Three weeks ago, I switched my computer mouse to the left (I’m right handed). I’d tried left-handed mousing about five years ago, when I injured my right shoulder and had no choice. During that episode, I was forced to use my left arm and hand: To pull up pants and deal with zippers and buttons. To brush my teeth. To use a fork and spoon.
Over time, I grew more coordinated and comfortable using my left arm and hand (albeit far from ambidextrous). I imagined new neural connections sprouting. If anything happens to my right hand, I’ll be prepared, I told myself.
Despite my return to right-handed dominance since then, left-handed mousing felt less foreign this time. (My new Magic Mouse is a plus.) Of course, using my left hand is still slightly annoying. I can function, but I’m a bit clumsier and slower. Clicking around websites and working with software is less smooth. It’s like having a mild cold; life goes on, but less easily.
So why am I doing it?
When I first began doing yoga, it felt odd to clasp my hands with my right index finger in front. So I forced myself to clasp only this way—until it felt natural. Eventually I could barely tell which was which. I had reprogrammed my body. By then I alternated right and left clasps with a system I described in On symmetry.
When I swam laps for exercise, I forced myself to learn alternate breathing. It was excruciatingly awkward at first. But eventually it become second nature and made my body feel balanced.
I initially assumed that elite athletes must use their dominant side to excel. But I read that Pete Rose was a “switch hitter” and that Rafael Nadal writes with his right hand but plays tennis with his left.
In Iyengar yoga, symmetry is fundamental. Not only must we cross, clasp, stretch, and kick up with each side in turn, we must stand in Tadasana and lie in Savasana with utter evenness. If we pay so much attention to symmetrical alignment in asana, why do we settle for one-sided dominance in the rest of our lives?
With my left hand, I can barely write; I’ve never attempted to eat with chopsticks or to peel an apple. Even walking the dog on my left feels less secure. So I decided to alternate right- and left-handed mousing again as an experiment. Can I reprogram my body and become ambidextrous in the realm of computer mousing? After less than a month, I’d say “yes”! The trackpad is next.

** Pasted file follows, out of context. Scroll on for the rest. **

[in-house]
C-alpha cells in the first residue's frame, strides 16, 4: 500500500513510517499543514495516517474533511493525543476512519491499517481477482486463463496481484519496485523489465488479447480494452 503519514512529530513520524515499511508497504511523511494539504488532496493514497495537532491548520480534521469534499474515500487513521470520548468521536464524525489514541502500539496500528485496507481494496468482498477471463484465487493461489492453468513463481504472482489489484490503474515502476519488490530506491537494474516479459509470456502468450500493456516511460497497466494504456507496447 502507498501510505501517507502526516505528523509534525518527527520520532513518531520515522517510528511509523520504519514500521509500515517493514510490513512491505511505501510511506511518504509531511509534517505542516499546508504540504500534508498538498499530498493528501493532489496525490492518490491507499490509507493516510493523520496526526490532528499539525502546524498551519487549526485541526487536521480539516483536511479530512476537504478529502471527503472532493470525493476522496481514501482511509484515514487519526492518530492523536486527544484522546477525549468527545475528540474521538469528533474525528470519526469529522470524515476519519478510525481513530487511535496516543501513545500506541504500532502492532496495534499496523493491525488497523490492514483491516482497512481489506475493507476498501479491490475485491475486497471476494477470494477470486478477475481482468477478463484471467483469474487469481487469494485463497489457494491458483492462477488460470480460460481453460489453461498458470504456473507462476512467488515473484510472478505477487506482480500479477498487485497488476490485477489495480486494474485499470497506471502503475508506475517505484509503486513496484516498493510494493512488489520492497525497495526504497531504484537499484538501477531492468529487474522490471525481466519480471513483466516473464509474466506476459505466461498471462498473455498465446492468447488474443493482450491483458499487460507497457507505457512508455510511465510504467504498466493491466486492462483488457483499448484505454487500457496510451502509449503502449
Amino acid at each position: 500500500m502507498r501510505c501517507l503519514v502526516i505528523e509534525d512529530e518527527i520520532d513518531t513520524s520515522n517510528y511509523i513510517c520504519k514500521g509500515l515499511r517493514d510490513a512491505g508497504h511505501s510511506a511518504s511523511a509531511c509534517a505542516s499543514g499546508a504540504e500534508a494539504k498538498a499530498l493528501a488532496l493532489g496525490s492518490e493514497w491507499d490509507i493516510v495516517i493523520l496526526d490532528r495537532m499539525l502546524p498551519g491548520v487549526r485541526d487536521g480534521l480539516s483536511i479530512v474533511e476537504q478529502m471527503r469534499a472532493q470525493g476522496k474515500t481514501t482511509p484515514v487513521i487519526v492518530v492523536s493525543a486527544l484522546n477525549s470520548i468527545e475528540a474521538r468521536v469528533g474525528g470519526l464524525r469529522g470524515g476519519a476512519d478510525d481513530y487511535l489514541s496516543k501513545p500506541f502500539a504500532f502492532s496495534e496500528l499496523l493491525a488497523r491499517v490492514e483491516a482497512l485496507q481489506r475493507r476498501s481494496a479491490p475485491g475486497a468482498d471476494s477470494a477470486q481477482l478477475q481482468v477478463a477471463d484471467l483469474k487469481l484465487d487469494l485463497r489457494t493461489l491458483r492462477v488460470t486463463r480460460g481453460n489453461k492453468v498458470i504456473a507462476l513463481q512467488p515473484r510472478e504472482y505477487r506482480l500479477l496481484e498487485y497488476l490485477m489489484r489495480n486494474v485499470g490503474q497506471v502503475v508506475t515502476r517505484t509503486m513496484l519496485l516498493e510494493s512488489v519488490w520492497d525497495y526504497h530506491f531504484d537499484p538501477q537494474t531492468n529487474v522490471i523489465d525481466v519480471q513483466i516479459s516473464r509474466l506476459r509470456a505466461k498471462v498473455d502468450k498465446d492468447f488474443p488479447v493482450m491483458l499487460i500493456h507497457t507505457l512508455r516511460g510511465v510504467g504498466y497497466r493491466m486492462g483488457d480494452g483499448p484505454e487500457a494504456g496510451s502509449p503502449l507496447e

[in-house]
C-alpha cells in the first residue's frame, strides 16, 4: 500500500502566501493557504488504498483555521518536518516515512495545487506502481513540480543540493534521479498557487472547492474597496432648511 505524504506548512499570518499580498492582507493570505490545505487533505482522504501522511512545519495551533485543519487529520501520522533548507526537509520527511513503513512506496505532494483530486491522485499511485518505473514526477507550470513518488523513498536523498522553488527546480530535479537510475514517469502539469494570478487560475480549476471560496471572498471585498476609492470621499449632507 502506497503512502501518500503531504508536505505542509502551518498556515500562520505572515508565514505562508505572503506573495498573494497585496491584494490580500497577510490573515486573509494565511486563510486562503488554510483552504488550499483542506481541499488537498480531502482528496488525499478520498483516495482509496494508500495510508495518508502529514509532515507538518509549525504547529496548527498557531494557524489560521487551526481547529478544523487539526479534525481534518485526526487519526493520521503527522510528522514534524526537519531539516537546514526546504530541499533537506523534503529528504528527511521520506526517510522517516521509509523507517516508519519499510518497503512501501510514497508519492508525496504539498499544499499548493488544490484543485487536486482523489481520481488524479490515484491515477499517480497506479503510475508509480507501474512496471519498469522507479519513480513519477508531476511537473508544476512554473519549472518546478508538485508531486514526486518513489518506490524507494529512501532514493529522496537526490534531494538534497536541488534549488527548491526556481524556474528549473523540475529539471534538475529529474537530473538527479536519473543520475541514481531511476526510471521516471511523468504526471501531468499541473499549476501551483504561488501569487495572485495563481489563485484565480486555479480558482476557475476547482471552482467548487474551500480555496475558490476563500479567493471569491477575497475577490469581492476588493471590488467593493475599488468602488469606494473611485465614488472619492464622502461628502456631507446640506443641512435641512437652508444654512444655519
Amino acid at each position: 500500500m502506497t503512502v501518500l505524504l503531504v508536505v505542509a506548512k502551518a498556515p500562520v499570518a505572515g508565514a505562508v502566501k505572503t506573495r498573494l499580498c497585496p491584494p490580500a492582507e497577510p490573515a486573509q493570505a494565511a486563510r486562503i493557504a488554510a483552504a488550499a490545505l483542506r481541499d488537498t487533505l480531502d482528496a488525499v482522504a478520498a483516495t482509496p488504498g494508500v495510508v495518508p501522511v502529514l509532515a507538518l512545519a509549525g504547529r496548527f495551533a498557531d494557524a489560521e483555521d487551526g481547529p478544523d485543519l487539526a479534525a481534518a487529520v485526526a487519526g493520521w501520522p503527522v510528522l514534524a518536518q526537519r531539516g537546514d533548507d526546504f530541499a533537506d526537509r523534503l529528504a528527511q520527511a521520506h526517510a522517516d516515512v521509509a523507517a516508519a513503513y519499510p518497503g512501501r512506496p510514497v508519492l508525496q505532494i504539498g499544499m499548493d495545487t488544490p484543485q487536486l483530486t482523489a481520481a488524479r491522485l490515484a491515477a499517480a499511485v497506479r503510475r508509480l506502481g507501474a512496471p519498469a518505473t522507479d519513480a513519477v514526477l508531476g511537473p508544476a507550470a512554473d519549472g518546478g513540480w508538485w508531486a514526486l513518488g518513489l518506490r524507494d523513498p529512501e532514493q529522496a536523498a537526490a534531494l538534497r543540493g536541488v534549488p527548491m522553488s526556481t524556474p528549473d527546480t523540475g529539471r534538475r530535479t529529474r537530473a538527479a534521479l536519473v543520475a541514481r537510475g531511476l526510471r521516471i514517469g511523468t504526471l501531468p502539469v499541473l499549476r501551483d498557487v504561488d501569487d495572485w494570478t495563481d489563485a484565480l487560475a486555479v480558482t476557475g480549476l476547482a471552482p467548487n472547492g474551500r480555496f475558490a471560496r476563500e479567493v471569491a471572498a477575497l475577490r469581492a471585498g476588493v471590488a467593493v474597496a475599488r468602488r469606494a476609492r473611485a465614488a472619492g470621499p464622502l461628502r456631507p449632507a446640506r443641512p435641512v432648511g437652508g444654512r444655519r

I broke my right arm the night before our championship high school basketball game, so I played the whole game the next day with only my left hand. It improved my focus a lot. For the next month i did everything left handed and it’s never left me. It’ll never be your first choice but you really can retrain your brain.
Drawing and writing with the “other hand” is very revealing.
For those of us wanting access to the less controlled part of our creativity – it might be an essential exercise.
I find that my state of mind is different on the mornings when I start right away using the different hand for everything: opening the taps, brushing
hair (feels like I have become the mirror itself and that I am now following the person in the actual mirror), pouring tea, stirring tea, locking doors, starting with the other leg when going downstairs.
How would I describe that state? It is calmer, less “aimed” and I am therefore more able to experience the unfolding of the morning. A highly recommended experience.
One of my all-time favorite drawing teachers had us do warm up sketches with our non-dominant hand. It was great because I found I made more visual assumptions about the subject (drawing from habit) with the dominant side and I was more ‘in the moment’ with what I was drawing with your other hand.
So interesting. Lots to think about. Thanks.
I used to do a lot of non-dominant hand activities when I was carrying my daughters around in a sling all the time — I had to use my left hand a lot of the time out of necessity, but found it very soothing somehow. I have often thought about trying to become ambidextrous as a general practice…glad you’ve reignited that thought! 🙂